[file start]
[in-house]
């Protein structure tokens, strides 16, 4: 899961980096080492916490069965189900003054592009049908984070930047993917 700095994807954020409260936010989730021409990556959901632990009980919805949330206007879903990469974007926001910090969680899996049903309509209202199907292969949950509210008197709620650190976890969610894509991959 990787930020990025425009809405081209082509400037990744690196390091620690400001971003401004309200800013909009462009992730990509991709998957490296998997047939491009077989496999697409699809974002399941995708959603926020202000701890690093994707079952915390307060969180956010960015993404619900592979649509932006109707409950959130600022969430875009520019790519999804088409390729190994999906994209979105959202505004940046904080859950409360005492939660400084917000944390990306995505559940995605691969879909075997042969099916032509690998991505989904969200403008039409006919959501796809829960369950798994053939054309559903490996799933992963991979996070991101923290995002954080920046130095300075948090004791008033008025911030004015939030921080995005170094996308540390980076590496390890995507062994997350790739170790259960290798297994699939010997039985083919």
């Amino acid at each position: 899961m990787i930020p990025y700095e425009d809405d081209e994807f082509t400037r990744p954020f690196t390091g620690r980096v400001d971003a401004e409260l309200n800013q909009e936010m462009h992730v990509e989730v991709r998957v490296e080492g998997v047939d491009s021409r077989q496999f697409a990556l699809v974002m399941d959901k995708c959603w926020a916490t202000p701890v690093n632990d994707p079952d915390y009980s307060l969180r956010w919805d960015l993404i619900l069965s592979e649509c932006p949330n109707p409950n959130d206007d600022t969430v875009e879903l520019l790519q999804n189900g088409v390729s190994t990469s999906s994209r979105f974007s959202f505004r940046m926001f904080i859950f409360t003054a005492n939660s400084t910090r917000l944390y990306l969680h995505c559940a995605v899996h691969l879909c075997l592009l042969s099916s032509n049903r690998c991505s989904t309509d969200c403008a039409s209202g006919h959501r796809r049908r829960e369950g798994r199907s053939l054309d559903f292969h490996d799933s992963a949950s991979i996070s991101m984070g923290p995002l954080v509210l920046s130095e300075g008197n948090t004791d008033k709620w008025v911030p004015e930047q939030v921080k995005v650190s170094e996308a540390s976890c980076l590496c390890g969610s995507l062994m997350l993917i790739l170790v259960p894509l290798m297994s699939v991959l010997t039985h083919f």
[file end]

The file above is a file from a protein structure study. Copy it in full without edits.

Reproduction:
[in-house]
């Protein structure tokens, strides 16, 4: 899961980096080492916490069965189900003054592009049908984070930047993917 700095994807954020409260936010989730021409990556959901632990009980919805949330206007879903990469974007926001910090969680899996049903309509209202199907292969949950509210008197709620650190976890969610894509991959 990787930020990025425009809405081209082509400037990744690196390091620690400001971003401004309200800013909009462009992730990509991709998957490296998997047939491009077989496999697409699809974002399941995708959603926020202000701890690093994707079952915390307060969180956010960015993404619900592979649509932006109707409950959130600022969430875009520019790519999804088409390729190994999906994209979105959202505004940046904080859950409360005492939660400084917000944390990306995505559940995605691969879909075997042969099916032509690998991505989904969200403008039409006919959501796809829960369950798994053939054309559903490996799933992963991979996070991101923290995002954080920046130095300075948090004791008033008025911030004015939030921080995005170094996308540390980076590496390890995507062994997350790739170790259960290798297994699939010997039985083919």
């Amino acid at each position: 899961m990787i930020p990025y700095e425009d809405d081209e994807f082509t400037r990744p954020f690196t390091g620690r980096v400001d971003a401004e409260l309200n800013q909009e936010m462009h992730v990509e989730v991709r998957v490296e080492g998997v047939d491009s021409r077989q496999f697409a990556l699809v974002m399941d959901k995708c959603w926020a916490t202000p701890v690093n632990d994707p079952d915390y009980s307060l969180r956010w919805d960015l993404i619900l069965s592979e649509c932006p949330n109707p409950n959130d206007d600022t969430v875009e879903l520019l790519q999804n189900g088409v390729s190994t990469s999906s994209r979105f974007s959202f505004r940046m926001f904080i859950f409360t003054a005492n939660s400084t910090r917000l944390y990306l969680h995505c559940a995605v899996h691969l879909c075997l592009l042969s099916s032509n049903r690998c991505s989904t309509d969200c403008a039409s209202g006919h959501r796809r049908r829960e369950g798994r199907s053939l054309d559903f292969h490996d799933s992963a949950s991979i996070s991101m984070g923290p995002l954080v509210l920046s130095e300075g008197n948090t004791d008033k709620w008025v911030p004015e930047q939030v921080k995005v650190s170094e996308a540390s976890c980076l590496c390890g969610s995507l062994m997350l993917i790739l170790v259960p894509l290798m297994s699939v991959l010997t039985h083919f």